As the European Commission prepares to publish proposals for the 2014-2020 EU budget next week, environmental NGOs expect the EU executive to put its money where its mouth is: by ending harmful subsidies and steering one trillion euros towards protecting biodiversity, increasing resource efficiency and combating climate change.
Talking to the press yesterday (23 June), a number of green NGOs underlined that the EU has committed itself to a series of ambitious environmental objectives, such 20% emissions reduction, 20% energy savings, 20% usage of renewable energy, reversing biodiversity loss and achieving sound ecological status for the bloc's river basins.
If the bloc keeps on backtracking on these objectives and if its future spending does not reflect its priorities, then "the EU's credibility is at stake," the NGOs warn.
The current seven-year EU budget totals around €975 billion – around €139 billion per year. But only 10% of this amount is being directly spent on climate measures, energy and resource efficiency and nature conservation, according to BirdLife.
Meanwhile, some 25% – €244 billion – is being spent on "harmful subsidies" that boost intensive agriculture, road transport, aviation, ecosystem fragmentation and over-fishing, the NGOs argued.
Ariel Brunner, head of EU policy at BirdLife Europe, noted that the only budget line dedicated to the environment, the Life Programme, only represents 0.23% of the current EU budget.
Even the money that the Commission claims back from member states due to mistakes in various payments is two-and-a-half times the 'Life' budget, Brunner said.
The budget of the EU's Common Agricultural Policy (CAP) is currently €55 billion a year and amounts to some 40% of the bloc's total annual spending.
"The CAP is […] where the EU budget needs to make a difference," because it takes up a huge sum of money and already has the "management machinery" behind it, noted Brunner.
However, only 5% of CAP money goes on environmental schemes, while 75% of the budget is locked into an untargeted, randomly distributed income support scheme, he argued.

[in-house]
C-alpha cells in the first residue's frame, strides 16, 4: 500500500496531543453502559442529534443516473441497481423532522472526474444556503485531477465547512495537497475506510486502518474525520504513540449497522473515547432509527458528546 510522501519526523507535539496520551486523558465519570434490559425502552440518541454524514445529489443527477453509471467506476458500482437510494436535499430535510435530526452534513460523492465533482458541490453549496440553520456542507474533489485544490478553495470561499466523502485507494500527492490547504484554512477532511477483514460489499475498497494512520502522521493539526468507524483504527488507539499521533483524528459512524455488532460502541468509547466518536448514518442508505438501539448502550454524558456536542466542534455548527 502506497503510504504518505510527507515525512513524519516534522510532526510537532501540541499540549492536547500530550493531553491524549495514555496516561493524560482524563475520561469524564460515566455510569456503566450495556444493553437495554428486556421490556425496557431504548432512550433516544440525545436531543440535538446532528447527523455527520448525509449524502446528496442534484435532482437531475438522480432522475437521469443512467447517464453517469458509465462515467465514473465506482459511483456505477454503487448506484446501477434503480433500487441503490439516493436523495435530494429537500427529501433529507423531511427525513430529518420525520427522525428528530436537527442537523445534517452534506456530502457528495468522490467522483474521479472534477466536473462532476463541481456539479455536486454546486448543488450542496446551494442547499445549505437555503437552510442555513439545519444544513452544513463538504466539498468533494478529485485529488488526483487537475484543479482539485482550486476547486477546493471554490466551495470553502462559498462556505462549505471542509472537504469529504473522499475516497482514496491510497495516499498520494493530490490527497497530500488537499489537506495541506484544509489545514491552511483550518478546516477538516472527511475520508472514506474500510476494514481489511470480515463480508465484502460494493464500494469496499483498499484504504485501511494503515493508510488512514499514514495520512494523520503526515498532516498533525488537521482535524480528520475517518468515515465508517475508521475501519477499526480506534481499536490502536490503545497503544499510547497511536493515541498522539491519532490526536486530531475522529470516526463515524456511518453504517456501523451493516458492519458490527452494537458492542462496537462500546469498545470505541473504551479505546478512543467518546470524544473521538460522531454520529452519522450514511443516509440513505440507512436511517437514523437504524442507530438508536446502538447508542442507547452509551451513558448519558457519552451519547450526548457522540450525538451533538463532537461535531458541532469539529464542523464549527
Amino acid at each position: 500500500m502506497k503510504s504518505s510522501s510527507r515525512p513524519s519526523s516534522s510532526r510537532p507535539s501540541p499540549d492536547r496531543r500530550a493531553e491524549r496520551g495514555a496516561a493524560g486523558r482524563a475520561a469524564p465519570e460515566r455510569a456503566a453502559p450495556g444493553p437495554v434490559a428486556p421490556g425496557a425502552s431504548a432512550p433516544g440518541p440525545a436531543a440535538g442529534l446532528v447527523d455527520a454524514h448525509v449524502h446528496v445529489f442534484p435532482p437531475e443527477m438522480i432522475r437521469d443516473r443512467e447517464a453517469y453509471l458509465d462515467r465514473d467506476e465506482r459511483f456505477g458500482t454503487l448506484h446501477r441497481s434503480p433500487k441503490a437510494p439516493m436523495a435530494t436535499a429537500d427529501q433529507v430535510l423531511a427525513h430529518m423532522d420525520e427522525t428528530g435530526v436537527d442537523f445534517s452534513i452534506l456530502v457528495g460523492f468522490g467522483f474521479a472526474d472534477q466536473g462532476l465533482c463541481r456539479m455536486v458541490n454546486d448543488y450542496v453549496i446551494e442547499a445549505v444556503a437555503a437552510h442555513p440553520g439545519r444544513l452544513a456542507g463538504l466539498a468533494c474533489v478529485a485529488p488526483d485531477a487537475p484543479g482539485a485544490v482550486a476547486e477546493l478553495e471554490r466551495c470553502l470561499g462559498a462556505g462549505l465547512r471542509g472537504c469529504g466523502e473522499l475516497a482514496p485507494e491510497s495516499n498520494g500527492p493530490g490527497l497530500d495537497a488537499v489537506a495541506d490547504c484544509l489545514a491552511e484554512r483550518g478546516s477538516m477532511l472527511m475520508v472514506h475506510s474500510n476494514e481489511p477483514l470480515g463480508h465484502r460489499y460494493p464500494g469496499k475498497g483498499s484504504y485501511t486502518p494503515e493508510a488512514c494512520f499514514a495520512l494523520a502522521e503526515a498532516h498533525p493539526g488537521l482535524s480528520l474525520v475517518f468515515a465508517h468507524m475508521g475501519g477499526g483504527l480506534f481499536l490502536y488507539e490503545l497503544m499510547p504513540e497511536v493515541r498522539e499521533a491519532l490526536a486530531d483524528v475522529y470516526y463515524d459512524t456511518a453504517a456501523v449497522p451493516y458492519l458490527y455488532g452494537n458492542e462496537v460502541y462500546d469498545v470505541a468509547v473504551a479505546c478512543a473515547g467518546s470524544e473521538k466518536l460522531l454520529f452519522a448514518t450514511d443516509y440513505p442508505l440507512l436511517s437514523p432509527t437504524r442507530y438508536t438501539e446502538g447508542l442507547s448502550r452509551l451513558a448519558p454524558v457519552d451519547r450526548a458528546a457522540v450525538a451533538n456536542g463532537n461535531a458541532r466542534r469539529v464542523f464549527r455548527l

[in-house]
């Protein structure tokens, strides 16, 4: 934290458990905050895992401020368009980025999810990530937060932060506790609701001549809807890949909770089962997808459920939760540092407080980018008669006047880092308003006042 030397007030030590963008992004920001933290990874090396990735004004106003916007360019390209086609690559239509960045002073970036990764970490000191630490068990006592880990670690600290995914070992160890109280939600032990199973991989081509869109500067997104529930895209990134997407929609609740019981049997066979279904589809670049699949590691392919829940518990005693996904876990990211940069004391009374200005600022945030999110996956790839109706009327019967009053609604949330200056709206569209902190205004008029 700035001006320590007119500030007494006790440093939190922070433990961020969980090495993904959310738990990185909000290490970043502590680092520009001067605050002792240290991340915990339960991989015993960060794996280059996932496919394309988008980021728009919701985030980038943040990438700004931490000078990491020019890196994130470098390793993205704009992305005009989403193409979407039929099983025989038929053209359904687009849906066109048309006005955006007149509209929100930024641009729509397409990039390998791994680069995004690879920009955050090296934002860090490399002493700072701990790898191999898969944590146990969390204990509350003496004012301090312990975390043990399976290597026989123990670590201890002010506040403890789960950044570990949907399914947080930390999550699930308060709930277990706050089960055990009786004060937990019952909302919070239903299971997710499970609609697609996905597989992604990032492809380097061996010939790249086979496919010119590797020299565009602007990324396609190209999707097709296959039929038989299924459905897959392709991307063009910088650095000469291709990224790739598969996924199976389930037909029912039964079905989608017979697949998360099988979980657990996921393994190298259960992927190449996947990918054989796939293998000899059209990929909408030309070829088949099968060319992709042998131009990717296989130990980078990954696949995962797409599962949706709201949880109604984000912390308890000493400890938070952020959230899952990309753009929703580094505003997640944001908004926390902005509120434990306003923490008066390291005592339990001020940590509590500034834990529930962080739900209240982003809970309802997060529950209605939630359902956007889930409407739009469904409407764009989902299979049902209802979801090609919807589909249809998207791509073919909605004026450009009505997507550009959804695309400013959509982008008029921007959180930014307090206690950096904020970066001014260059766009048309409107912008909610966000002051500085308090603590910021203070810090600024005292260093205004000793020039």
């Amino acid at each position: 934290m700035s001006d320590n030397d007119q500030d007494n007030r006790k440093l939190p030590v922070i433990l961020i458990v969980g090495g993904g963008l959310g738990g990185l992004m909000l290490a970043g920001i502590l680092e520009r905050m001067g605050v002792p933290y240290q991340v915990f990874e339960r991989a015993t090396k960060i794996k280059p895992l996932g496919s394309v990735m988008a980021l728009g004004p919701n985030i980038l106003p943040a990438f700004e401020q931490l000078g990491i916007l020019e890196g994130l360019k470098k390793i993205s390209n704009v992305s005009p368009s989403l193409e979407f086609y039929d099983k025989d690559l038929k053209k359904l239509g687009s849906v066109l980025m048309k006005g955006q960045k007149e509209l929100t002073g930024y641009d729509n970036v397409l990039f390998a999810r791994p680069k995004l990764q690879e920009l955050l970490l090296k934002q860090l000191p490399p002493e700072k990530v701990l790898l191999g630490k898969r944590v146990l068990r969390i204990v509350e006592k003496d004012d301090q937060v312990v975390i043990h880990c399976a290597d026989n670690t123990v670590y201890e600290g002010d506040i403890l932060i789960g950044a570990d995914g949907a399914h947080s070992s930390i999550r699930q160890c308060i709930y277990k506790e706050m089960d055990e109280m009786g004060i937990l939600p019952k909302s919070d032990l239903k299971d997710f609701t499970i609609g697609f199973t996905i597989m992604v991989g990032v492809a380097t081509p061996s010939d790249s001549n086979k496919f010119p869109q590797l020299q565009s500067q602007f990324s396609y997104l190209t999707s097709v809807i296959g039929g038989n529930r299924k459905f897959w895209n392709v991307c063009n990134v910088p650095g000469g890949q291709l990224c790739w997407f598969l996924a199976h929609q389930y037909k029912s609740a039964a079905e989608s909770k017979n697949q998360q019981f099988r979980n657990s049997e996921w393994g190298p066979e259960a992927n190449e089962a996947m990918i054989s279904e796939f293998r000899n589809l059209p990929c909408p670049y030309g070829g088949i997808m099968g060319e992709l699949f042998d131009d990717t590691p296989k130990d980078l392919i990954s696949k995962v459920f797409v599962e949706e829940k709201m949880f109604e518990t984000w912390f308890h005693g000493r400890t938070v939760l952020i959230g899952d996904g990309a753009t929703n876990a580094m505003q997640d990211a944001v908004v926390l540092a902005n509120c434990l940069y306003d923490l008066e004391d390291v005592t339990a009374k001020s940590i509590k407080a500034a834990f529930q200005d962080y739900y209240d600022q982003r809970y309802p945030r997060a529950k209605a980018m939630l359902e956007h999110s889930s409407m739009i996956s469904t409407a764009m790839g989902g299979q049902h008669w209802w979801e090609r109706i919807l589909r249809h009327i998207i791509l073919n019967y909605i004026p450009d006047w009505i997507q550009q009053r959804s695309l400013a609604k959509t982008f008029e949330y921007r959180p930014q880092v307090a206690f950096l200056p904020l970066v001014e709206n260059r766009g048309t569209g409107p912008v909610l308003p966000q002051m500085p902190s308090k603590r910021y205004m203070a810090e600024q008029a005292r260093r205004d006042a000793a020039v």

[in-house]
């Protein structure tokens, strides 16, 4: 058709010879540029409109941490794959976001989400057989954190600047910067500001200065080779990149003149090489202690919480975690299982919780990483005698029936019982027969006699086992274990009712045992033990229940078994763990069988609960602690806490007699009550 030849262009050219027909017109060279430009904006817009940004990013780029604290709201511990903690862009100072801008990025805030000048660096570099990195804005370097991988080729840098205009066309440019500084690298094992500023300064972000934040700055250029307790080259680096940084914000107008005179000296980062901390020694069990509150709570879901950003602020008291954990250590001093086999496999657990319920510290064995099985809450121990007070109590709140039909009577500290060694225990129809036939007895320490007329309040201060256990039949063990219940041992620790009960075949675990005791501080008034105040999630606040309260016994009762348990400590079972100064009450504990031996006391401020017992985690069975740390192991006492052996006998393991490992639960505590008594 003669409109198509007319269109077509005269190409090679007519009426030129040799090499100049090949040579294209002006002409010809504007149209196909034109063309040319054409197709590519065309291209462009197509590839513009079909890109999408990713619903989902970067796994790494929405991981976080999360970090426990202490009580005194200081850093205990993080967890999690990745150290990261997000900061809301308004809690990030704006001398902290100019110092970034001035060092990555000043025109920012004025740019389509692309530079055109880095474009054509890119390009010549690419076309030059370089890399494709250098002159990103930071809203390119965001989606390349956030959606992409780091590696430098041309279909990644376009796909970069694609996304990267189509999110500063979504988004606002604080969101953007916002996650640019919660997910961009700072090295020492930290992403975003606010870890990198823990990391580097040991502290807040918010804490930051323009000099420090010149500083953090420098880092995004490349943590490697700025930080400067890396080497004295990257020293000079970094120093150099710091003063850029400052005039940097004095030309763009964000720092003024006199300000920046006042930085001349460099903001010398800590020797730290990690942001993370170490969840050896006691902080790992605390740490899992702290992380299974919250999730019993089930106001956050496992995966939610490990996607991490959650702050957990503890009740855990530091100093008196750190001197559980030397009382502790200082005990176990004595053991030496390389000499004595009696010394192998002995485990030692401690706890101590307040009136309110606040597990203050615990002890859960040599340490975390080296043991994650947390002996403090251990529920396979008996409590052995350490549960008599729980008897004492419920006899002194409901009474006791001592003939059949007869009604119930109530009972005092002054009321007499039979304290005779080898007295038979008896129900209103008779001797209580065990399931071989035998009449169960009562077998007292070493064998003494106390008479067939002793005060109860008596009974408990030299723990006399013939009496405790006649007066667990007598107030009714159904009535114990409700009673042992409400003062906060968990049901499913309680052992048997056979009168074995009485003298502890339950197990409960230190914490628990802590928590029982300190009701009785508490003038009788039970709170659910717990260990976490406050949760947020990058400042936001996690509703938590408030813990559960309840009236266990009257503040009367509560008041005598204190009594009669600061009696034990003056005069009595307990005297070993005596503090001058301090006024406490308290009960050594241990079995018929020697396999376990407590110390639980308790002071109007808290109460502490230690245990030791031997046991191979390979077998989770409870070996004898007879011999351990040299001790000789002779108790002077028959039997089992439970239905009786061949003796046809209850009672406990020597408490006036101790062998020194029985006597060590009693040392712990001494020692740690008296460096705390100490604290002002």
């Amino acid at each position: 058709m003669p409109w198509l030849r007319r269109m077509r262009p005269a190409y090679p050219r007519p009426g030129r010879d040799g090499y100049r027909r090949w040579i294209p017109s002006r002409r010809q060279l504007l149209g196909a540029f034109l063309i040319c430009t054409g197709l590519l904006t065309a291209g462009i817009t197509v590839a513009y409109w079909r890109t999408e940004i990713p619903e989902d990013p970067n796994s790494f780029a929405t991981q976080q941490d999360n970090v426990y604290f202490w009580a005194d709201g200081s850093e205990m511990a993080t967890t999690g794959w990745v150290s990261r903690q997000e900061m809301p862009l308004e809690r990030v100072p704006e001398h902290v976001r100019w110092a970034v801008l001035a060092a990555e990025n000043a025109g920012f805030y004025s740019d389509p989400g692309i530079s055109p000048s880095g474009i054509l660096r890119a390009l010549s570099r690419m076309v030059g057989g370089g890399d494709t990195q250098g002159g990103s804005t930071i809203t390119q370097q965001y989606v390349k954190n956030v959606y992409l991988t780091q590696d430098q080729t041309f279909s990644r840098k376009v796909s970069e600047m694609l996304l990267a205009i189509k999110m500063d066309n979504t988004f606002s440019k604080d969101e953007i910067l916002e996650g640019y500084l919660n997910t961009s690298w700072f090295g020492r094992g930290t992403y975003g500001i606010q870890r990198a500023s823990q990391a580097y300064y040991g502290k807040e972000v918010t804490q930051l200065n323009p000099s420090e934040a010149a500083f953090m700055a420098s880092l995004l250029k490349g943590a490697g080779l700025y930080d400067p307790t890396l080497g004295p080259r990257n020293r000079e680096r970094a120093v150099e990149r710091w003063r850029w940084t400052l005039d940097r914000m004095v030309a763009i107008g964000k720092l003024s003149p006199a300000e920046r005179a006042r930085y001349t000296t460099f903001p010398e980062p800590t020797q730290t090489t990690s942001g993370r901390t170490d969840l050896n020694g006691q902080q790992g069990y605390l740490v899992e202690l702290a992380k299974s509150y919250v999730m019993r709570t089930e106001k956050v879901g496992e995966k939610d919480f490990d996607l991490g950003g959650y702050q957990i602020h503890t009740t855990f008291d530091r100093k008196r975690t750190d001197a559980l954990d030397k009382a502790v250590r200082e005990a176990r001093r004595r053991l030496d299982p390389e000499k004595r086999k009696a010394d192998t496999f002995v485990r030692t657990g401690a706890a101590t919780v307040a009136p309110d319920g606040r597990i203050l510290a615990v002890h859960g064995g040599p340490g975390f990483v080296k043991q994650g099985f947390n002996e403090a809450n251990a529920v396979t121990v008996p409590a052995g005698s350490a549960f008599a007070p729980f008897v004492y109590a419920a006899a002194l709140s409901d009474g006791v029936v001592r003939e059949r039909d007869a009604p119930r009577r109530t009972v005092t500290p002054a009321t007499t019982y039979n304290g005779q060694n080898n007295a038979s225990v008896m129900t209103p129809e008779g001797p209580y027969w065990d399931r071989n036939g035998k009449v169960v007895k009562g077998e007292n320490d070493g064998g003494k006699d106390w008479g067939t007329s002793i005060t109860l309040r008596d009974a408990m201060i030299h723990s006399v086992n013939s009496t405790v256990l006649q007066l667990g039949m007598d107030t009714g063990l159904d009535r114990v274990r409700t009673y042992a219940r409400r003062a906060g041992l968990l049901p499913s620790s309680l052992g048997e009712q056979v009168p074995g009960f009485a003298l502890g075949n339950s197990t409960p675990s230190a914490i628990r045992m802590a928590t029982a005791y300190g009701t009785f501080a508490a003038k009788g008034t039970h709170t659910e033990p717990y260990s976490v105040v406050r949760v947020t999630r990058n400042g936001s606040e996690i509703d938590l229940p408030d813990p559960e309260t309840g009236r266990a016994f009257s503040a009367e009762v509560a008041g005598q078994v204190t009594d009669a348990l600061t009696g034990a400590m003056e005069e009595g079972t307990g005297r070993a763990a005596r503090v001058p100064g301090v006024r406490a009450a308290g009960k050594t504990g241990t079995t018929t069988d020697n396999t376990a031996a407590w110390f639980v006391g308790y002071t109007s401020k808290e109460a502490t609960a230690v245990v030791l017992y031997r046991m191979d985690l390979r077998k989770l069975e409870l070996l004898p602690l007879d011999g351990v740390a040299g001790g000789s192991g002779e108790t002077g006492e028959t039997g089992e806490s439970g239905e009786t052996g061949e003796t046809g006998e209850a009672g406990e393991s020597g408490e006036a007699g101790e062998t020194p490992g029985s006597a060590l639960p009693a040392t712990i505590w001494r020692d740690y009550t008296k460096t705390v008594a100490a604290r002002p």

In a non-binding resolution adopted yesterday, the European Parliament called for direct payments to farmers to be more explicitly linked to "greening measures," such as low carbon emissions and energy consumption, and said that "an EU-wide incentive system, 100% financed by the EU," should be set up to support farmers who go in for sustainable production methods.
Another large tranche of EU spending goes on regional policy. An average of almost €50 billion per year, more than one third (35.7%) of the total EU budget, is being channelled to promoting economic prosperity and social cohesion across the EU's entire territory.
According to the NGOs, 30% of current cohesion funding contributes directly or indirectly to the environment, but Magda Stoczkiewicz, director of the Friends of the Earth Europe, noted that in some new member states, only 2.4% of these funds are being used for renewable energy sources or as an incentive for green spending.
She called that clear thematic targets to be drawn up that use the money to help the EU to achieve its goals on climate change, biodiversity and resource efficiency.
The NGOs also call for the development of a solid methodology to measure greenhouse gas emissions from transport investments.
According to Jos Dings, director of Transport & Environment, an NGO, the EU's annual spending on transport is €13 billion. He regretted that nearly half of current funding is allocated to road transport, referred to by the NGOs as "the most carbon-intensive mode of transport".
Dings believes that EU co-funding rates for transport projects should be linked to their environmental outcomes and based on the CO2 savings generated by those projects.
Projects that help reduce CO2 emissions should receive 20% more and those that increase them should get 20% less, he suggested.